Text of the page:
But you have to find ways to meditate, even on those bad days. Because if you find yourself only meditating on the good days, then you’re not going to be able to build this habit.
Here’s the thing: you don’t need to meditate perfectly on those days.
In fact, if I’m having a bad day, sometimes, to be honest, I have a bit of a lazy meditation. I sit and watch the breath and try to notice the thoughts that are going on. I keep it simple and short. Because I want to make sure that I’m doing it, but I don’t want to give myself too much to do on those days.
But make sure that you sit down in your meditation space and at least give it a go. Just sit with whatever it is that you’re experiencing, even if that is stress, or pain, or sadness, and be with it. Go with it for a short time and allow it to be. This is the essence of discipline.
If you can meditate on those bad days, then you’re definitely going to be able to meditate on the good days.
Now, this isn’t the ideal scenario, but it can help on those more difficult days.
You’ve had a terrible, stressful day, you’re feeling low, and all you want to do is go to bed. At this point, if you can drag yourself to your meditation space, then do so.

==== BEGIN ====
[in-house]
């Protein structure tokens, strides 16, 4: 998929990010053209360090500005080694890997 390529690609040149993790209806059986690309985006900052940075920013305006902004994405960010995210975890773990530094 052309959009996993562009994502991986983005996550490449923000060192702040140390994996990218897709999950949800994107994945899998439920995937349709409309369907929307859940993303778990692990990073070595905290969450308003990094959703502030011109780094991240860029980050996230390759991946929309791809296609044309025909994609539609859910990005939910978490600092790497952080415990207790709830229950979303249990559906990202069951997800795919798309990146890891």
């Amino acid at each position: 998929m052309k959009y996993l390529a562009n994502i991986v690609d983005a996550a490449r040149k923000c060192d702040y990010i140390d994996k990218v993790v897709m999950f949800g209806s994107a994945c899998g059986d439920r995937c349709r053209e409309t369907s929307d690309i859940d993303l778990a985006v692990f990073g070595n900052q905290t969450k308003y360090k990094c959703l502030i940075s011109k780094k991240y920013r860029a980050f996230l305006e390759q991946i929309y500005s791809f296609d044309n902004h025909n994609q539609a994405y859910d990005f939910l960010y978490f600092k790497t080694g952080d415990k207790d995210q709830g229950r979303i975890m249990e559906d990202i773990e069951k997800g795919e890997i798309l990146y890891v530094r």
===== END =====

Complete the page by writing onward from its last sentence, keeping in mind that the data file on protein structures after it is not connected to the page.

But, if you find that you can’t face that, then sit up in your bed for five minutes before you go to sleep, and meditate.
You can sit on a meditation cushion or a couple of hard pillows, set a timer for five minutes, and do it .
I don’t want you to think that this is something to do every day. This is a last resort because there are some problems with this approach. First, a mattress is a little too soft to sit on, so you won’t be able to sit up with a straight spine. You may find that you slouch a little bit.
Also, because you sleep in your bed, there’s a subconscious association between bed and sleep. So you may find that you get a little drowsy. So remember that this is a last resort.